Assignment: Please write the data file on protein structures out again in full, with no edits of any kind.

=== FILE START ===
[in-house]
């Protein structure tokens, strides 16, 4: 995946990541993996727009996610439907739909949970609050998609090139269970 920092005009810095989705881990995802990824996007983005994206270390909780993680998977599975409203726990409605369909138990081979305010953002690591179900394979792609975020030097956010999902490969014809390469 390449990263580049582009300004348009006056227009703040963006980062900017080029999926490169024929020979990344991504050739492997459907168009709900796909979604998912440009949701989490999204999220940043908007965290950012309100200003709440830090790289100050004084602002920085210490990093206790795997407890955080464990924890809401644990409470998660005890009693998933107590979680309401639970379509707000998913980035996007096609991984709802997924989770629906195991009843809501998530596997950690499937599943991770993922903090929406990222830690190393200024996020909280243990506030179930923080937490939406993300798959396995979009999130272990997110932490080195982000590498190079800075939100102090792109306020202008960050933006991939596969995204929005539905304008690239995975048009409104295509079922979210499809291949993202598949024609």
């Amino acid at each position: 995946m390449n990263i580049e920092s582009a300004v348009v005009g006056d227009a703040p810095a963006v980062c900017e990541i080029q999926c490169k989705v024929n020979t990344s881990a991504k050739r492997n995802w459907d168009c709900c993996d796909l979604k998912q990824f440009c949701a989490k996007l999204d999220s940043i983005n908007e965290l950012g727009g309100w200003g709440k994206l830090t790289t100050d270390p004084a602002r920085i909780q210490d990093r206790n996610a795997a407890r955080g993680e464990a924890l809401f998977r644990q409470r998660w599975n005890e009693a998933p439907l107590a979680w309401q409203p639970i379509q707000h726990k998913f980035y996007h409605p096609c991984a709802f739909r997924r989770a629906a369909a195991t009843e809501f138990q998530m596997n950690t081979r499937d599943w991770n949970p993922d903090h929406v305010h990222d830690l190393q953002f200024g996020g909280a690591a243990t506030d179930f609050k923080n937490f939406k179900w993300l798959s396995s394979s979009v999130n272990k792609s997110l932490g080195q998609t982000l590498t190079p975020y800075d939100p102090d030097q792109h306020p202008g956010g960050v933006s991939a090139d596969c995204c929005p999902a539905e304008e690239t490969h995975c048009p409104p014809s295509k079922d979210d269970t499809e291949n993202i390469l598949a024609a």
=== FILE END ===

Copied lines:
[in-house]
């Protein structure tokens, strides 16, 4: 995946990541993996727009996610439907739909949970609050998609090139269970 920092005009810095989705881990995802990824996007983005994206270390909780993680998977599975409203726990409605369909138990081979305010953002690591179900394979792609975020030097956010999902490969014809390469 390449990263580049582009300004348009006056227009703040963006980062900017080029999926490169024929020979990344991504050739492997459907168009709900796909979604998912440009949701989490999204999220940043908007965290950012309100200003709440830090790289100050004084602002920085210490990093206790795997407890955080464990924890809401644990409470998660005890009693998933107590979680309401639970379509707000998913980035996007096609991984709802997924989770629906195991009843809501998530596997950690499937599943991770993922903090929406990222830690190393200024996020909280243990506030179930923080937490939406993300798959396995979009999130272990997110932490080195982000590498190079800075939100102090792109306020202008960050933006991939596969995204929005539905304008690239995975048009409104295509079922979210499809291949993202598949024609």
């Amino acid at each position: 995946m390449n990263i580049e920092s582009a300004v348009v005009g006056d227009a703040p810095a963006v980062c900017e990541i080029q999926c490169k989705v024929n020979t990344s881990a991504k050739r492997n995802w459907d168009c709900c993996d796909l979604k998912q990824f440009c949701a989490k996007l999204d999220s940043i983005n908007e965290l950012g727009g309100w200003g709440k994206l830090t790289t100050d270390p004084a602002r920085i909780q210490d990093r206790n996610a795997a407890r955080g993680e464990a924890l809401f998977r644990q409470r998660w599975n005890e009693a998933p439907l107590a979680w309401q409203p639970i379509q707000h726990k998913f980035y996007h409605p096609c991984a709802f739909r997924r989770a629906a369909a195991t009843e809501f138990q998530m596997n950690t081979r499937d599943w991770n949970p993922d903090h929406v305010h990222d830690l190393q953002f200024g996020g909280a690591a243990t506030d179930f609050k923080n937490f939406k179900w993300l798959s396995s394979s979009v999130n272990k792609s997110l932490g080195q998609t982000l590498t190079p975020y800075d939100p102090d030097q792109h306020p202008g956010g960050v933006s991939a090139d596969c995204c929005p999902a539905e304008e690239t490969h995975c048009p409104p014809s295509k079922d979210d269970t499809e291949n993202i390469l598949a024609a």